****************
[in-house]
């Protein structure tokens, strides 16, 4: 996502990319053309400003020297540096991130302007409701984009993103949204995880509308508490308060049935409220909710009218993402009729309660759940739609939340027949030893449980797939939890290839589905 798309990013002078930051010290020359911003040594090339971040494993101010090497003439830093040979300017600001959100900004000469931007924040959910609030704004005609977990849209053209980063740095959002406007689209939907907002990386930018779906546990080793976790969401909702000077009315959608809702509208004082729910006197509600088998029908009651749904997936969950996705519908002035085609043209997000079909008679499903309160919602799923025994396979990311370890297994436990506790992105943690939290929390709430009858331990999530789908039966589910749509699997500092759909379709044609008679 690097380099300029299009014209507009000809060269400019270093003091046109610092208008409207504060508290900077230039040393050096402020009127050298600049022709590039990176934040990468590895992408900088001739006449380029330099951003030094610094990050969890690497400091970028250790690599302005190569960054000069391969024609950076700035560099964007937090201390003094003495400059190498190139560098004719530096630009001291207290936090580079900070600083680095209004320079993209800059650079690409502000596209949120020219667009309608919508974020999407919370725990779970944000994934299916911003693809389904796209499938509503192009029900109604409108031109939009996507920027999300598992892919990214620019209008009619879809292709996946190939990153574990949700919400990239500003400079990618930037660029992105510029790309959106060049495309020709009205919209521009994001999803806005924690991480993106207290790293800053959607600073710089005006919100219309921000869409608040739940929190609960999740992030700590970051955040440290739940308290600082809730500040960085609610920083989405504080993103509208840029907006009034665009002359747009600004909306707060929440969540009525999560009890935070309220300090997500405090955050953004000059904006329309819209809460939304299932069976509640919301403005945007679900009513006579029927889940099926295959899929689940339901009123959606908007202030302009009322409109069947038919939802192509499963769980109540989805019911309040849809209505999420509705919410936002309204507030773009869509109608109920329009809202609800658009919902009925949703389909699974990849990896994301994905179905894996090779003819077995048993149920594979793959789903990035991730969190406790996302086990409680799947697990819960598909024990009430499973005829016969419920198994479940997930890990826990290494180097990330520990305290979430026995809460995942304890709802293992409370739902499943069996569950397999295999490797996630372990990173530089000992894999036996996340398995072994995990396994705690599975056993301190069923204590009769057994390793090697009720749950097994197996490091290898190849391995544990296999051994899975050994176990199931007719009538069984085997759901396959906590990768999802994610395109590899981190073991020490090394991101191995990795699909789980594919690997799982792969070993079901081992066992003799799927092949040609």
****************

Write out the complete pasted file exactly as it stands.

[in-house]
């Protein structure tokens, strides 16, 4: 996502990319053309400003020297540096991130302007409701984009993103949204995880509308508490308060049935409220909710009218993402009729309660759940739609939340027949030893449980797939939890290839589905 798309990013002078930051010290020359911003040594090339971040494993101010090497003439830093040979300017600001959100900004000469931007924040959910609030704004005609977990849209053209980063740095959002406007689209939907907002990386930018779906546990080793976790969401909702000077009315959608809702509208004082729910006197509600088998029908009651749904997936969950996705519908002035085609043209997000079909008679499903309160919602799923025994396979990311370890297994436990506790992105943690939290929390709430009858331990999530789908039966589910749509699997500092759909379709044609008679 690097380099300029299009014209507009000809060269400019270093003091046109610092208008409207504060508290900077230039040393050096402020009127050298600049022709590039990176934040990468590895992408900088001739006449380029330099951003030094610094990050969890690497400091970028250790690599302005190569960054000069391969024609950076700035560099964007937090201390003094003495400059190498190139560098004719530096630009001291207290936090580079900070600083680095209004320079993209800059650079690409502000596209949120020219667009309608919508974020999407919370725990779970944000994934299916911003693809389904796209499938509503192009029900109604409108031109939009996507920027999300598992892919990214620019209008009619879809292709996946190939990153574990949700919400990239500003400079990618930037660029992105510029790309959106060049495309020709009205919209521009994001999803806005924690991480993106207290790293800053959607600073710089005006919100219309921000869409608040739940929190609960999740992030700590970051955040440290739940308290600082809730500040960085609610920083989405504080993103509208840029907006009034665009002359747009600004909306707060929440969540009525999560009890935070309220300090997500405090955050953004000059904006329309819209809460939304299932069976509640919301403005945007679900009513006579029927889940099926295959899929689940339901009123959606908007202030302009009322409109069947038919939802192509499963769980109540989805019911309040849809209505999420509705919410936002309204507030773009869509109608109920329009809202609800658009919902009925949703389909699974990849990896994301994905179905894996090779003819077995048993149920594979793959789903990035991730969190406790996302086990409680799947697990819960598909024990009430499973005829016969419920198994479940997930890990826990290494180097990330520990305290979430026995809460995942304890709802293992409370739902499943069996569950397999295999490797996630372990990173530089000992894999036996996340398995072994995990396994705690599975056993301190069923204590009769057994390793090697009720749950097994197996490091290898190849391995544990296999051994899975050994176990199931007719009538069984085997759901396959906590990768999802994610395109590899981190073991020490090394991101191995990795699909789980594919690997799982792969070993079901081992066992003799799927092949040609």